Gil Scott-Heron was, for much of his life, more legend than man. Especially in recent years, past the height of his ongoing revolution – in LCD Soundsystem‘s decade-defining Losing My Edge his name becomes a hook, landing right between the mythical Electric Prunes and the forever elusive Slits. His poetry and persona earned him plenty of hyperbole; the black Bob Dylan, the godfather of rap.
The grandmasters of the scene today, the Commons and the Chuck Ds, are quick to accredit him with a spear of influence. But away from all that, Gil the man constantly, if not consciously, demanded the respect of anyone interested in American culture, for his music and words rang hard and true and while his history pointed to an early death, his unyielding idiosyncratic art will maintain his immortality.
As far as post-mortem tribute pieces go, the life and times of Scott-Heron is destined to be written about in a vast cross-section of the music press. Eulogies elsewhere have already encompassed the predictable touchstones; his modest upbringings, his early promise, his poetry, his genius, his music, his classic early records, his drug issues, his imprisonment, and of course, his recent rebirth. His is a history lesson close to unique in American music. Gil never slinked to one side of the dichotomous script of the protest hero, he never burned out or fully transcended his vices. His life was a bright modern account of a life dedicated to change. Through that consistent obsession with intention, his urge for social restructuring, and the genuine unflattering transparency of his relatable substance issues, Scott-Heron has become a traceable musical symbol for a wide demographic of restless African Americans. The outpouring of appreciation after the confirmation of his death was a testament to the number of people who not only look to him as an influence, but as the chairman of a tradition of activism which continues, both artistically and objectively, to this day.
But it always seemed Gil never wanted such acclaim. He regarded himself simply as the voice of the troubled, revealing his own drug issues candidly in his art. He never begged for divinity, never appeared to worry about money, and always referred to his songs as products that came from a we not an I. As his friend and boss of XL, his record label, Richard Russell put it: Gil shunned all the trappings of fame and success. He could have had all those things. But he was greater than that. To my knowledge he never accepted an award. He always wanted everyone else to receive credit for their work. He is the only artist I’ve ever worked with who requested that the studio engineers photo be given equal prominence to his own on his website.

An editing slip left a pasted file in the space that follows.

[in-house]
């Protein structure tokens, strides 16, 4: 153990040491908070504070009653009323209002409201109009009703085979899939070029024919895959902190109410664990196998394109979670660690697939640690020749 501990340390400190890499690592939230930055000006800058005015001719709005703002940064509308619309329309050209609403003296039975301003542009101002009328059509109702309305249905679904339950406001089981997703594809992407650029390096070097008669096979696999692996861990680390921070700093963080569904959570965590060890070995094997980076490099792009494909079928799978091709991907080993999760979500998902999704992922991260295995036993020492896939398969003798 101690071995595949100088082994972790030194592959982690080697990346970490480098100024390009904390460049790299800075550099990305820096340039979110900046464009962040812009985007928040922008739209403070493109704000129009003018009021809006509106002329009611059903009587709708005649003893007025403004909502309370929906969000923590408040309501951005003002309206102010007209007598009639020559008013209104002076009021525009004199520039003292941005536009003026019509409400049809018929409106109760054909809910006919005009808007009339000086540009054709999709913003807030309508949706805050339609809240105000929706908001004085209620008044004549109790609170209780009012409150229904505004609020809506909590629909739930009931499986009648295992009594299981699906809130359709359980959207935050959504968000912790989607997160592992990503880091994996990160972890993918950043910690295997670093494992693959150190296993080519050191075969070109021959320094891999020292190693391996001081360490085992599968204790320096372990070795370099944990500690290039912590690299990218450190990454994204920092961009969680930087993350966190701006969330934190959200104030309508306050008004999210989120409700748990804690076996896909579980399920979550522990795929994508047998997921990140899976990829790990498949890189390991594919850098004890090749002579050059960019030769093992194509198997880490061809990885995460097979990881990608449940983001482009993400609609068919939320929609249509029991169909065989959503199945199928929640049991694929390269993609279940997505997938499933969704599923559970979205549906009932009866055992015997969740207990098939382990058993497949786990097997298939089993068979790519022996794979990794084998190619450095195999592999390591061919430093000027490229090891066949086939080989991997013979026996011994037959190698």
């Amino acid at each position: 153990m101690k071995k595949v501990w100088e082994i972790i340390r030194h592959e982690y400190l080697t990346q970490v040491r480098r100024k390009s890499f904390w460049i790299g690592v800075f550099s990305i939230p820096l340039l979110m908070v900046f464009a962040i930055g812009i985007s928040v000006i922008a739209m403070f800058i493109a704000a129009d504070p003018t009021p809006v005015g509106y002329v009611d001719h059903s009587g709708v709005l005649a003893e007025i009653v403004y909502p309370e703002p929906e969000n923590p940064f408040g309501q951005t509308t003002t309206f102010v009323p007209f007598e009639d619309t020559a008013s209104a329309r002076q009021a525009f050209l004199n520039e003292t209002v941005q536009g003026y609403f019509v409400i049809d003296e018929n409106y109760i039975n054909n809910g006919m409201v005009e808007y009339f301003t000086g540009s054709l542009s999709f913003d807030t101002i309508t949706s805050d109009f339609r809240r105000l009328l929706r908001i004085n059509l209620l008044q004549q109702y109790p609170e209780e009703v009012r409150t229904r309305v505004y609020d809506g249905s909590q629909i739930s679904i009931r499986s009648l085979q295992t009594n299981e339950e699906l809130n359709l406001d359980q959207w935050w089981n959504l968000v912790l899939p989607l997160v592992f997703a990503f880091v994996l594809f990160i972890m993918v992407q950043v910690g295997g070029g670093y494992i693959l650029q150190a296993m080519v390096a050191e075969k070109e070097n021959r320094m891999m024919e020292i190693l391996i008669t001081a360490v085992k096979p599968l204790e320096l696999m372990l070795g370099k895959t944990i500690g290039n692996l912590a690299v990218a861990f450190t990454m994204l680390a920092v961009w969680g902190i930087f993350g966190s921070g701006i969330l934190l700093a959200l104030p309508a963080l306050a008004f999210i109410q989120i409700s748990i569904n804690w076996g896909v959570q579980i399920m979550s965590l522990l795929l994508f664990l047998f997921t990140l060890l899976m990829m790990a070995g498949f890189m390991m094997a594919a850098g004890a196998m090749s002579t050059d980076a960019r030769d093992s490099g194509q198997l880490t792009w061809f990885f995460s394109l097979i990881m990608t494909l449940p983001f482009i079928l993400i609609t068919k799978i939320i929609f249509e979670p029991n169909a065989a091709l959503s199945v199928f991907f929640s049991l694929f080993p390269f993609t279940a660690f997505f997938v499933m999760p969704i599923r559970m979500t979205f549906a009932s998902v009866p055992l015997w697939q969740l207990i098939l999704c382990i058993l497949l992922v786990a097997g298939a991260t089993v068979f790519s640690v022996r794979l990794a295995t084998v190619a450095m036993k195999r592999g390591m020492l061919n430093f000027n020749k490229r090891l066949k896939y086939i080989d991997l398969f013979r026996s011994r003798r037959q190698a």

Of course that gives an all-too glorious sheen to the life of Scott-Heron, and it leaves out the dubious parts of his career, the less-than-stellar records, the drug stints. We are talking about a man who spent the last decade of his existence bouncing between jail time, arrests, parole violations and rehab on a nearly year-by-year basis. But unlike plenty of elder embarrassments, Gil was always a guy you could root for he incorporated his public issues into the heart of his art, never making his problems into anything but a personal issue. As he sang on Home is Where The Hatred Is, Home is where I live inside my white powder dreams /Home was once an empty vacuum that’s filled now with my silent screams /Home is where the needle marks /try to heal my broken heart. His articulation, elocution, and general good-hearted respect for those around him cemented his perennial public adoration.
Gil’s death certainly does have a more sudden punch to it considering how last year’s comeback I’m New Here manifested as a resurgence of the man’s prowess. It was a brittle piece born out of trouble, and centerpiece New York Is Killing Me now has a darkened foreshadow hanging around it. But it also captured Scott-Heron in a place of permanence. His words still fierce, fiery, well-selected, and indelibly paced; his voice, although cracked under the weight of years and addiction, still came from a place of punching wisdom. Gil Scott-Heron needed no reintroduction; his seat, though vacant for 16 years, was still awaiting its owner.
His career has spanned jazz, funk, dance, spoken word and authorship but his voice has sustained its critical and irreplaceable place in history. The catchphrases and mentorship will be most remembered, but the abstract, almost spiritual nature of his presence will be the most missed. If it’s difficult coming to terms with Scott-Heron’s mortality, it’s because the man lived like the fight was never over, his promises never completely fulfilled, his artistry never tapped, and his work never done.